Best of: The Observatory beats out the concert competition

The Observatory is known for its “mom-and-pop” atmosphere, as it hosts smaller artists like Jon Bellion and introduces Orange County locals to new talent and music. Photo by Jasmin Sani, managing editor

Flashing lights. Screaming fans. The bellowing of the security guard telling you to go back to your original seat. Standing so close to the speakers that you question if you’ve gone deaf in one ear – which in fact you haven’t, it’s just called temporary tinnitus and no, you really shouldn’t Google your symptoms.

I’ve been to dozens of concerts. I used to keep count, and I even had an app that would provide a countdown and notify me of a concert’s anniversary with photos and videos from that night. But by the time I entered my senior year of high school, I was attending too many to care much about “reliving my memories.”

At this point, I go to concerts less for the artist and more for the event itself – location included. Frequently overlooked, the venue you attend plays an incredible role in how your night will pan out. For example, parking: a concert-goer’s most stressful factor to consider. Some venues have nearby street parking available from 8 a.m., when you grab a spot in the general admission line, all the way until 1 a.m., when you leave the tour bus after meeting your favorite artist.

Between Chapman University’s three closest venues – the Honda Center, the House of Blues Anaheim and The Observatory – only the latter has that option. Not only that, but the general admission venue also features a three-tiered, semicircle flooring to help our fellow 5-foot-2-inch onlookers actually see the stage.

With a more mom-and-pop feel than the House of Blues Anaheim – another general admission chain that boasts a gorgeous full restaurant and bar, complementary with live entertainment – I can’t help but also feel attracted to The Observatory’s simplistic charm.

Using a millennial’s favorite tie-breaker method, I took to Instagram to poll what other students thought of as their favorite Orange County concert venue. What I was surprised to find is the majority felt the same – 53 percent of 68 participants favored The Observatory over the House of Blues Anaheim. Going further, The Observatory tied in votes with the Honda Center at 50 percent, giving me all the confidence to believe the underdog really does have an opportunity to whisk away our hearts and come out on top.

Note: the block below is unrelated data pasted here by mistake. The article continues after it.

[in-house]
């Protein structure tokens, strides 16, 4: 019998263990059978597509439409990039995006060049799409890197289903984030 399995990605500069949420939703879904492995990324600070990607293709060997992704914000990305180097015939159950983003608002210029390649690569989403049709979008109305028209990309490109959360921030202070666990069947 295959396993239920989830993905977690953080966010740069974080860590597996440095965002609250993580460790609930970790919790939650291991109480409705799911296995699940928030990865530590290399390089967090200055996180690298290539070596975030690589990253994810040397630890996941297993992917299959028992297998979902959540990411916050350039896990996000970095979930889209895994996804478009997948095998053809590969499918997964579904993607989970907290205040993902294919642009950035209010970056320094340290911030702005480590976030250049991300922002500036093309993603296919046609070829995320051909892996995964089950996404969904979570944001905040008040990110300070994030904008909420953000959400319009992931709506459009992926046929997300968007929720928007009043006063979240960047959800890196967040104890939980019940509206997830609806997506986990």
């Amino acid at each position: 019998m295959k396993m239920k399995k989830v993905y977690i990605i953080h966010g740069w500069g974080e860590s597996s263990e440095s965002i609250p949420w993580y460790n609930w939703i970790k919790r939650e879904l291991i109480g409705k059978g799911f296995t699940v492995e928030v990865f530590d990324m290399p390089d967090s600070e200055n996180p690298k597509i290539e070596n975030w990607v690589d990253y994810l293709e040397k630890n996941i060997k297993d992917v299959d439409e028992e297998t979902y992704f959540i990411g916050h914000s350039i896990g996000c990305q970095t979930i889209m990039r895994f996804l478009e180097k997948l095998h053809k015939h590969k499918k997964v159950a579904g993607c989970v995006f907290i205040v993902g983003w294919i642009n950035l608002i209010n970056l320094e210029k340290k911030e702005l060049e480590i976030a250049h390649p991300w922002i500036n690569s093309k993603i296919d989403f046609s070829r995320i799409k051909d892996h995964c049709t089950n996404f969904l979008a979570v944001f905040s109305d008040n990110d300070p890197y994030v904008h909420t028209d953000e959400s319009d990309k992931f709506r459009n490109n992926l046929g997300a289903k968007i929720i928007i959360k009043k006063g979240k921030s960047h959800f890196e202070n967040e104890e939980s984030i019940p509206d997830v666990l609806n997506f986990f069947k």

At the end of the day, if a big artist is coming to Orange County, chances are they’ll be performing at the Honda Center. Yes, you’ll finally be able to drive four miles to the site instead of refusing to drive 40 to a Los Angeles venue, but at what cost? Artist merchandise prices are inflated, some concession meals taste microwaved, traffic in the parking lot is a hassle and getting up close and personal with the talent can only be a daydream for those who aren’t able to drop hundreds on center-floor seats.

That’s why you should consider stopping by The Observatory, which has attracted both up and coming artists like Jon Bellion, EDEN or Petit Biscuit and hit headliners like Billie Eilish or Panic! At The Disco – all of which I’ve personally seen perform there.

The venue also hosts a bar and restaurant duo similar to the House of Blues, but more quaint and homey than the Anaheim site’s grand display. And despite the Honda Center’s appeal as one of the largest venues in Orange County, you can’t beat the connection and memories you’ll form with fans as you all wait in line for the general admission doors to open.

So I’m sorry Arianators, while I will try my best to see her show in December and be forced to succumb to $100 nosebleed seats, you might instead find me front row at The Observatory, discovering new artists and thriving on the crowd’s energy – all while getting my parking for free.